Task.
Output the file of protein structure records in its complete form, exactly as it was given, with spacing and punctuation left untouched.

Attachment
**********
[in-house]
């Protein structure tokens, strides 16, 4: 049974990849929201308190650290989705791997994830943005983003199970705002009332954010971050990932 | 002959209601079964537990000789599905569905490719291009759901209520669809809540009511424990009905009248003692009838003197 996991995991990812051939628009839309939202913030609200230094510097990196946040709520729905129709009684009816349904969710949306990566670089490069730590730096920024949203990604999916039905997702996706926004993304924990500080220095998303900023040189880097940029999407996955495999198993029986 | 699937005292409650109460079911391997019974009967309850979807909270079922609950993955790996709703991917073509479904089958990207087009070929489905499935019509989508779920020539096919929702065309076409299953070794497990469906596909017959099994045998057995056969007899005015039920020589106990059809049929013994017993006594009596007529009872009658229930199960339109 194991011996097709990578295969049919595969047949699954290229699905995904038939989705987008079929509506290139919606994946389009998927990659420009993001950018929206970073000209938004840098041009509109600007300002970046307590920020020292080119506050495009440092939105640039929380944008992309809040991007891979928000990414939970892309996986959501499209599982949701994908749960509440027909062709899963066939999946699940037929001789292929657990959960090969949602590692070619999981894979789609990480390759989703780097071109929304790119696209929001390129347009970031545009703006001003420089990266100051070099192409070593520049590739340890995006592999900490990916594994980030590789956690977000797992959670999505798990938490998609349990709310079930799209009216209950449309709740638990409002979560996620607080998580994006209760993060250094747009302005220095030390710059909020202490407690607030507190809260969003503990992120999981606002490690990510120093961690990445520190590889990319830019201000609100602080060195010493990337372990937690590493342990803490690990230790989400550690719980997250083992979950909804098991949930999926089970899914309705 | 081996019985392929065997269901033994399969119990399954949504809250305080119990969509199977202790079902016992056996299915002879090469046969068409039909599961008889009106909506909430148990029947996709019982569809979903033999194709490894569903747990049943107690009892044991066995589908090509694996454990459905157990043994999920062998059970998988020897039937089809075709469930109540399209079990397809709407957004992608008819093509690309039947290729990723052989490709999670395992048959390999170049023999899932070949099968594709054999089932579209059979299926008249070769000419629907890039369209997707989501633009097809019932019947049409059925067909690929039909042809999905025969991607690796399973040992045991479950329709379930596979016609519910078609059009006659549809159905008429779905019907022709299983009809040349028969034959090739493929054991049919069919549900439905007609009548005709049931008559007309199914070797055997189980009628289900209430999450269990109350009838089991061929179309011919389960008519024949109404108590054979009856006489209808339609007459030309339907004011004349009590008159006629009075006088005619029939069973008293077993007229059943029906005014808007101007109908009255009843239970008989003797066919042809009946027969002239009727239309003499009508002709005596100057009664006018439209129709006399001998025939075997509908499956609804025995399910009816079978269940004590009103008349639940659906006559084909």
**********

[in-house]
């Protein structure tokens, strides 16, 4: 049974990849929201308190650290989705791997994830943005983003199970705002009332954010971050990932 | 002959209601079964537990000789599905569905490719291009759901209520669809809540009511424990009905009248003692009838003197 996991995991990812051939628009839309939202913030609200230094510097990196946040709520729905129709009684009816349904969710949306990566670089490069730590730096920024949203990604999916039905997702996706926004993304924990500080220095998303900023040189880097940029999407996955495999198993029986 | 699937005292409650109460079911391997019974009967309850979807909270079922609950993955790996709703991917073509479904089958990207087009070929489905499935019509989508779920020539096919929702065309076409299953070794497990469906596909017959099994045998057995056969007899005015039920020589106990059809049929013994017993006594009596007529009872009658229930199960339109 194991011996097709990578295969049919595969047949699954290229699905995904038939989705987008079929509506290139919606994946389009998927990659420009993001950018929206970073000209938004840098041009509109600007300002970046307590920020020292080119506050495009440092939105640039929380944008992309809040991007891979928000990414939970892309996986959501499209599982949701994908749960509440027909062709899963066939999946699940037929001789292929657990959960090969949602590692070619999981894979789609990480390759989703780097071109929304790119696209929001390129347009970031545009703006001003420089990266100051070099192409070593520049590739340890995006592999900490990916594994980030590789956690977000797992959670999505798990938490998609349990709310079930799209009216209950449309709740638990409002979560996620607080998580994006209760993060250094747009302005220095030390710059909020202490407690607030507190809260969003503990992120999981606002490690990510120093961690990445520190590889990319830019201000609100602080060195010493990337372990937690590493342990803490690990230790989400550690719980997250083992979950909804098991949930999926089970899914309705 | 081996019985392929065997269901033994399969119990399954949504809250305080119990969509199977202790079902016992056996299915002879090469046969068409039909599961008889009106909506909430148990029947996709019982569809979903033999194709490894569903747990049943107690009892044991066995589908090509694996454990459905157990043994999920062998059970998988020897039937089809075709469930109540399209079990397809709407957004992608008819093509690309039947290729990723052989490709999670395992048959390999170049023999899932070949099968594709054999089932579209059979299926008249070769000419629907890039369209997707989501633009097809019932019947049409059925067909690929039909042809999905025969991607690796399973040992045991479950329709379930596979016609519910078609059009006659549809159905008429779905019907022709299983009809040349028969034959090739493929054991049919069919549900439905007609009548005709049931008559007309199914070797055997189980009628289900209430999450269990109350009838089991061929179309011919389960008519024949109404108590054979009856006489209808339609007459030309339907004011004349009590008159006629009075006088005619029939069973008293077993007229059943029906005014808007101007109908009255009843239970008989003797066919042809009946027969002239009727239309003499009508002709005596100057009664006018439209129709006399001998025939075997509908499956609804025995399910009816079978269940004590009103008349639940659906006559084909």